The Numismatic Bibliomania Society



The E-Sylum: Volume 24, Number 49, December 5, 2021, Article 31


Coin shortages are still a thing. Here's an article about the tussle over quarters in Seattle. -Editor

Lunar Laundry change machine In the Before Times, Thorsen's Lunar Laundry, a coin-only laundromat in the Ballard neighborhood, was what's known as quarter positive: Customers brought in so many of their own coins that Thorsen made twice monthly coin deposits at her bank.

But soon after pandemic restrictions hit last year, Thorsen noticed customers relying more often on her change machine. Then noncustomers — apartment tenants and even some small-business owners — began coming in and surreptitiously draining her change machine.

As Lunar went quarter negative, Thorsen went to her bank to replenish her coin supply. But the bank was so short on change, she could only buy a few $10, 40-quarter rolls, and most often there were none at all. Where the heck are they going? says Thorsen, who now spends considerable time moving her shrinking supply of quarters from her washers and dryers back to her change machine. It's not like they disappeared.

It's something I have to think about all the time, says Queen Anne resident Dan White, whose apartment has a coin-operated laundry. Early in the pandemic, White had to frantically group-text friends to secure enough quarters for a weekend's wash.

Another time, after White scored a precious stack from the change machine in a downtown bar, he was followed out and lectured by an employee. He was like, ‘I'll let it slide this time but you can never do that again,' White says.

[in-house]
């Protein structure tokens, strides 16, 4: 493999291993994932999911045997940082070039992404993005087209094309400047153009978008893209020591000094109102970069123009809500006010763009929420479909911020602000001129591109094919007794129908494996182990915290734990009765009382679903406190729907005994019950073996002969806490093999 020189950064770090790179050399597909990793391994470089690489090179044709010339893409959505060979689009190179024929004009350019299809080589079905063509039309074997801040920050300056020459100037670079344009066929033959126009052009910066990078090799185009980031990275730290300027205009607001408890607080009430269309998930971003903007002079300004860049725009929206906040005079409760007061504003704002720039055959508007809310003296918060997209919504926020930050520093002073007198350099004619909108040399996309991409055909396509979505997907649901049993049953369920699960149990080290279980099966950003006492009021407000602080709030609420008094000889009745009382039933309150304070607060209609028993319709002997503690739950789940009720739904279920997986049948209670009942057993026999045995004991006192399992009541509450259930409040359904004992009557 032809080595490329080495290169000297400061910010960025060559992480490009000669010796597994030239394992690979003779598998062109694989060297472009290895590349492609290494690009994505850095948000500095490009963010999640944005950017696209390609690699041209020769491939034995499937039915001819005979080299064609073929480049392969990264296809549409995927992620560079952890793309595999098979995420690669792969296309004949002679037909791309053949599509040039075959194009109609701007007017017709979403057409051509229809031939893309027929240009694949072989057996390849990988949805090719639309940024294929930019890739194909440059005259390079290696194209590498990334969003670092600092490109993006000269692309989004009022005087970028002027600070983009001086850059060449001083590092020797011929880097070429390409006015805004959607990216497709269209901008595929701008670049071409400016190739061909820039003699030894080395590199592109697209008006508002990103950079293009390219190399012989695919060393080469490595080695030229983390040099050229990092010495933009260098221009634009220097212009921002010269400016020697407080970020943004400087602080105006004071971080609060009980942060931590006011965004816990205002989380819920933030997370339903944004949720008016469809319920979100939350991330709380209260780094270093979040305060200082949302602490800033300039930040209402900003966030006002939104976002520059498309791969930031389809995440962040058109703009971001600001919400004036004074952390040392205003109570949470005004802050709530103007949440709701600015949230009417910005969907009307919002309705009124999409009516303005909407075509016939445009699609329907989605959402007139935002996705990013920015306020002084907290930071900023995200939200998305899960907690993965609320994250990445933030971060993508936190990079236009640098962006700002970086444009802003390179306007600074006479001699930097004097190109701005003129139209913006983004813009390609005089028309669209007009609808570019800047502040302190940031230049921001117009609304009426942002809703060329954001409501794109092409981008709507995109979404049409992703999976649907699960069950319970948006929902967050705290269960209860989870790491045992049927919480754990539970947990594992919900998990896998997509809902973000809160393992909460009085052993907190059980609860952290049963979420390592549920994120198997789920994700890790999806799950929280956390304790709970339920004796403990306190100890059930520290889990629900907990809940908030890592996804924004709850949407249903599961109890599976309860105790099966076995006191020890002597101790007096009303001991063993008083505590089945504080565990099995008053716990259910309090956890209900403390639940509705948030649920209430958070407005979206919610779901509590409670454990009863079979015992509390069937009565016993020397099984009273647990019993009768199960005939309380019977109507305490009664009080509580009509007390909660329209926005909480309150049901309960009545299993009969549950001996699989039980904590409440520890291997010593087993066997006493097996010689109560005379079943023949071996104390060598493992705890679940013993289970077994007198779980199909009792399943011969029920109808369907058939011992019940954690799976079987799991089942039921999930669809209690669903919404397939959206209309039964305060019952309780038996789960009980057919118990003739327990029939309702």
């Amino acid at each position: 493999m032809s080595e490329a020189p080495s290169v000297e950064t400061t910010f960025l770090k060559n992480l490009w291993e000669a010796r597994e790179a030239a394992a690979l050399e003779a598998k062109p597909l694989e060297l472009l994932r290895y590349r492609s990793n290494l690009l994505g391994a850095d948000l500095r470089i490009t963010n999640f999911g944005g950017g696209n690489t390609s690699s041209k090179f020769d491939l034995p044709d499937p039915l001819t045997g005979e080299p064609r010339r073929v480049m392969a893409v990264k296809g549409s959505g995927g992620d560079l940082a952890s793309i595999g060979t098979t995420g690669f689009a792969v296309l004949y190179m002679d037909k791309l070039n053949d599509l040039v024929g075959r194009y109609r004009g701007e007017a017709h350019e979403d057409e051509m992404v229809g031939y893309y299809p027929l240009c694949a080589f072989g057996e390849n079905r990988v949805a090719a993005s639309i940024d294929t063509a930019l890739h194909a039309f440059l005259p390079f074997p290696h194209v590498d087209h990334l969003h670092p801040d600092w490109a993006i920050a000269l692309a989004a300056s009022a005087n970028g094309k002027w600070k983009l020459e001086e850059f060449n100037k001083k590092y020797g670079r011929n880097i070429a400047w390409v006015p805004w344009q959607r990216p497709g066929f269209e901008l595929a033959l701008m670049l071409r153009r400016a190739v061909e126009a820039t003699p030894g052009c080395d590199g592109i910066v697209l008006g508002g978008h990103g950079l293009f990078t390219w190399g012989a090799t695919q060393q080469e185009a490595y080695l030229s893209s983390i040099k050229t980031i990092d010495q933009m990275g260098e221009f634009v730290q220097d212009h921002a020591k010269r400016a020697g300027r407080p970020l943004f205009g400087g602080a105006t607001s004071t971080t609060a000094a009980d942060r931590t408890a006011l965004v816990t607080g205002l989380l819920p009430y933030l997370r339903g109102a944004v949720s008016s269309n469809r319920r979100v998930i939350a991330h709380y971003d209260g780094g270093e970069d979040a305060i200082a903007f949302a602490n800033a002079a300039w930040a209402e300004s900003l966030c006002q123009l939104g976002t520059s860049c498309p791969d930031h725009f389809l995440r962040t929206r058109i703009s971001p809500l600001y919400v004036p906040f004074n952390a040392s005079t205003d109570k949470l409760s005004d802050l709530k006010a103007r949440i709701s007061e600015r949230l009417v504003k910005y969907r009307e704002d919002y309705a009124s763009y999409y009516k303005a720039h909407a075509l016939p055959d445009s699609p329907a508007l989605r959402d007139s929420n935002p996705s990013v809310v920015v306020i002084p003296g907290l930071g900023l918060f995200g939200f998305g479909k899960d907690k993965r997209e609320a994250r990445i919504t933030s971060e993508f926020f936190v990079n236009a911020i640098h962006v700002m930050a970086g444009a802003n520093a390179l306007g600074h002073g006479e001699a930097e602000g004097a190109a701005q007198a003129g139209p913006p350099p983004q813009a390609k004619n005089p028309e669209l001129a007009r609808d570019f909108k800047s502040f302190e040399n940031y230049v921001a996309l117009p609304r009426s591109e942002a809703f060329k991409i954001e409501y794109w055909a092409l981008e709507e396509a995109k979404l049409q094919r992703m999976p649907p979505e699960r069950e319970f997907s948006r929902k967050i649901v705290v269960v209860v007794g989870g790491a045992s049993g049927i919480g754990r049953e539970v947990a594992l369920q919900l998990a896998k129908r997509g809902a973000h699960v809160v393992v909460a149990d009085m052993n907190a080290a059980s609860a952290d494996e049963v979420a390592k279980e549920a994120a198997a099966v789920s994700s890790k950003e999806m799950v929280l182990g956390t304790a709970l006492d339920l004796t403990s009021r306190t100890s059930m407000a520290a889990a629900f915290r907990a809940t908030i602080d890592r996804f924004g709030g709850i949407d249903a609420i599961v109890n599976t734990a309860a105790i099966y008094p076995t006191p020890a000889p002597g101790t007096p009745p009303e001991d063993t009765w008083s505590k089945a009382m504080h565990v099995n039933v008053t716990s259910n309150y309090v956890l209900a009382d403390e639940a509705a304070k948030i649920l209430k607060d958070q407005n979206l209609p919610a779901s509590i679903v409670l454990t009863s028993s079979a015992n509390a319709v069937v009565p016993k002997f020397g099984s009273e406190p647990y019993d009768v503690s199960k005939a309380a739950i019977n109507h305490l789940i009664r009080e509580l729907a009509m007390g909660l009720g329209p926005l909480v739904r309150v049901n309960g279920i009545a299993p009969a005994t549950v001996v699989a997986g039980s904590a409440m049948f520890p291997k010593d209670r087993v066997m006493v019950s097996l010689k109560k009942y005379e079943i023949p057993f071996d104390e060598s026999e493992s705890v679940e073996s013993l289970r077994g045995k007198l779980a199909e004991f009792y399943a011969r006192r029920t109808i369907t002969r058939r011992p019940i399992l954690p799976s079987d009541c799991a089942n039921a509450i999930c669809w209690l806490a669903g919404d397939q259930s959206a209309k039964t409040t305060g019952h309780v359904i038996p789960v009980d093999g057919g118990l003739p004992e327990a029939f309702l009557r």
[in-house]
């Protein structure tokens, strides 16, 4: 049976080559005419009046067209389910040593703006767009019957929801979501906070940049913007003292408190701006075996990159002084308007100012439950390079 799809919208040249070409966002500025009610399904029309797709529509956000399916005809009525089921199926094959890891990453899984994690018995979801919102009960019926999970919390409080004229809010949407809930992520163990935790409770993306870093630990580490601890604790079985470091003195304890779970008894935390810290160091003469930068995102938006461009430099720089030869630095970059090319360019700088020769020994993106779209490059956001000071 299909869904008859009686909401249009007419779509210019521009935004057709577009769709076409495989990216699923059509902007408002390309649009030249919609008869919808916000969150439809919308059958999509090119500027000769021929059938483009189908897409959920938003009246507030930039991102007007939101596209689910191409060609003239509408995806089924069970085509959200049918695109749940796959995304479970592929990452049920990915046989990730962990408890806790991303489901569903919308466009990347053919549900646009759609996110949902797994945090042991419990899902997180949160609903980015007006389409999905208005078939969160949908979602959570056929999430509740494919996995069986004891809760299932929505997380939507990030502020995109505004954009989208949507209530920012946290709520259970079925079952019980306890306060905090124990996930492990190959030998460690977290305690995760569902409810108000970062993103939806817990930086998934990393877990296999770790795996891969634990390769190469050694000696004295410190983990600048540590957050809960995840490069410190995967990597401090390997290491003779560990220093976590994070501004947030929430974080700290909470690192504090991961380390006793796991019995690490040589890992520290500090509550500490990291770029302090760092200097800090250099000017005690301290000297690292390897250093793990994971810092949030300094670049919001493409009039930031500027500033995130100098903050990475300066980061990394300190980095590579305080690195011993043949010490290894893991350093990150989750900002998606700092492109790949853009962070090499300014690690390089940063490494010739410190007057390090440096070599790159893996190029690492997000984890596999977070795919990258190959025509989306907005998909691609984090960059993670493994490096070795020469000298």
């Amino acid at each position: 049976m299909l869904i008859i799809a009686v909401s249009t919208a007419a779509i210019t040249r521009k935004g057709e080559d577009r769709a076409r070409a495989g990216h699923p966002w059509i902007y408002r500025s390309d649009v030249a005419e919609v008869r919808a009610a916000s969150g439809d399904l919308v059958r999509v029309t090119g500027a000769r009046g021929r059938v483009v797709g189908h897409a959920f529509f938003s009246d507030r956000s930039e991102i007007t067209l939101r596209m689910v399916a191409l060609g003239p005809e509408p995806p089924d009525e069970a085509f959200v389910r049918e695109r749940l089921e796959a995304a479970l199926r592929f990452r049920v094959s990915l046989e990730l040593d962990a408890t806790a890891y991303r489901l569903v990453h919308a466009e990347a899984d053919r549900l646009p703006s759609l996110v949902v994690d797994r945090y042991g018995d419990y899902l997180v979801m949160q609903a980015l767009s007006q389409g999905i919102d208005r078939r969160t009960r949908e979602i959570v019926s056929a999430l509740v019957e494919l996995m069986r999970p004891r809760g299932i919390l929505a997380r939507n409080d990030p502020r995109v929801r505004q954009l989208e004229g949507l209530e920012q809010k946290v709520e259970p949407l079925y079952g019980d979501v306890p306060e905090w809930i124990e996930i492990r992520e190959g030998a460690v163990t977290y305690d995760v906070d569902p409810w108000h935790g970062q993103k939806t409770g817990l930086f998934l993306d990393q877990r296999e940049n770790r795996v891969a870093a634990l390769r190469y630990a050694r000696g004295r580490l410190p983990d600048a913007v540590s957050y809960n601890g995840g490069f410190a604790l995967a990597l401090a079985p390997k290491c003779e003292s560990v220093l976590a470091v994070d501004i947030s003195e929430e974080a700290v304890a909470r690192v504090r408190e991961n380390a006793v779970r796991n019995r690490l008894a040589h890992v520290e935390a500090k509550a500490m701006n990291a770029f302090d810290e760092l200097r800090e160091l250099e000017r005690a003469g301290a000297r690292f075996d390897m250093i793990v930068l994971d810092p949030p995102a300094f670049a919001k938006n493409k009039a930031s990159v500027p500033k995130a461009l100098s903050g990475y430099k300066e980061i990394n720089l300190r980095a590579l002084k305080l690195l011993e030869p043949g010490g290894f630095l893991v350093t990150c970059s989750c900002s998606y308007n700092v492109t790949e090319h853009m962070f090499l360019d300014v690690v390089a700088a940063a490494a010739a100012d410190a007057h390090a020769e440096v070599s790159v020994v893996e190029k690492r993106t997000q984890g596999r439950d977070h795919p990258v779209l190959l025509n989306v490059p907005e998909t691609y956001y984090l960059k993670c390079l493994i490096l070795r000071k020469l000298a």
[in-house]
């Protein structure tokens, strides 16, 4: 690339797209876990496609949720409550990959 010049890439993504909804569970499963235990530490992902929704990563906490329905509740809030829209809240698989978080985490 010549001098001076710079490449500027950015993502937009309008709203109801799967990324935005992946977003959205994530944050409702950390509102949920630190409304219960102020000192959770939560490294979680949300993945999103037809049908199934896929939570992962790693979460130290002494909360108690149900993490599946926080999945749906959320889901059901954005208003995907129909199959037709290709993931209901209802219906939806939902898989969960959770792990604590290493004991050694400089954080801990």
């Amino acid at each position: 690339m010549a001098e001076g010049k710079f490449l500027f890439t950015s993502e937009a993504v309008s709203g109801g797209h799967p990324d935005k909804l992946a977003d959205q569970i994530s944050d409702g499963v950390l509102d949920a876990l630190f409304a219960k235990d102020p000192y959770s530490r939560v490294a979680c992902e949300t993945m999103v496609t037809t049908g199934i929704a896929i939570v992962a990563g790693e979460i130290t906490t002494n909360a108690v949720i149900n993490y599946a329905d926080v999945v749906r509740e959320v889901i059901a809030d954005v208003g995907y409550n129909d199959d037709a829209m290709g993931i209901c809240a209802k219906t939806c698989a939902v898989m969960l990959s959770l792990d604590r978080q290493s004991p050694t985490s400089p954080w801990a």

White is more systematic these days, periodically hitting a handful of businesses to get his rolls for the month. But the routine is time-consuming, with a furtiveness that often feels weirdly like I was doing like a drug deal or something, he says. People that aren't using quarters for a laundry machine have no idea that this is even happening.

Indeed, the Great Quarter Shortage has exposed another social and economic divide as a subset of consumers and businesses must scramble to replace what COVID has made scarce. The result is a kind of two-bit black market, rife with clever workarounds and conspiracy theories, and no small amount of social friction.

It's really difficult, says Denise Eam, owner of PT Laundry in Kent, about having to ask noncustomers not to use her change machine. Sometimes people are really nice and say ‘sorry' [but] some of them are so nasty.

They're worth more than 25 cents right now, that's for sure, adds Alex Singleterry. He runs a network of 83 arcade games at his Ballard tavern, the Ice Box Arcade, and elsewhere in the Seattle area and loses so many quarters to noncustomers that he routinely has to send out an employee to search for more. We had to go to three banks today to get stocked up on coins for the weekend, he said Friday.

Solving the quarter crisis has become a top priority of the Federal Reserve, where a specially empaneled U.S. Coin Task Force is working to persuade Americans to spend those quarters and other coins back into circulation.

Yet despite an exceedingly earnest Get Coin Moving campaign, with public service announcements, a social media hashtag and a YouTube video, the task force reckons that a too-large chunk of the $48.5 billion worth of coins in circulation is still sitting dormant inside America's 128 million households.

Out on the streets of the coin-operated world, that imbalance has manifested as a kind of coinage roller coaster, with jubilant periods when banks and stores seemingly have rolls aplenty, followed by renewed tightening and anxiety.

Quarter-negative businesses, meanwhile, often have nurtured alliances with coin-positive peers, such as carwashes and vending machine operators. Wallace, the laundry association president, says some business owners have exploited the shortage's regional differences by driving hours away to buy quarters from colleagues.

To read the complete article, see:
Quarter shortage creates two-bit black market in coin-operated Seattle (

Wayne Homren, Editor

NBS ( Web

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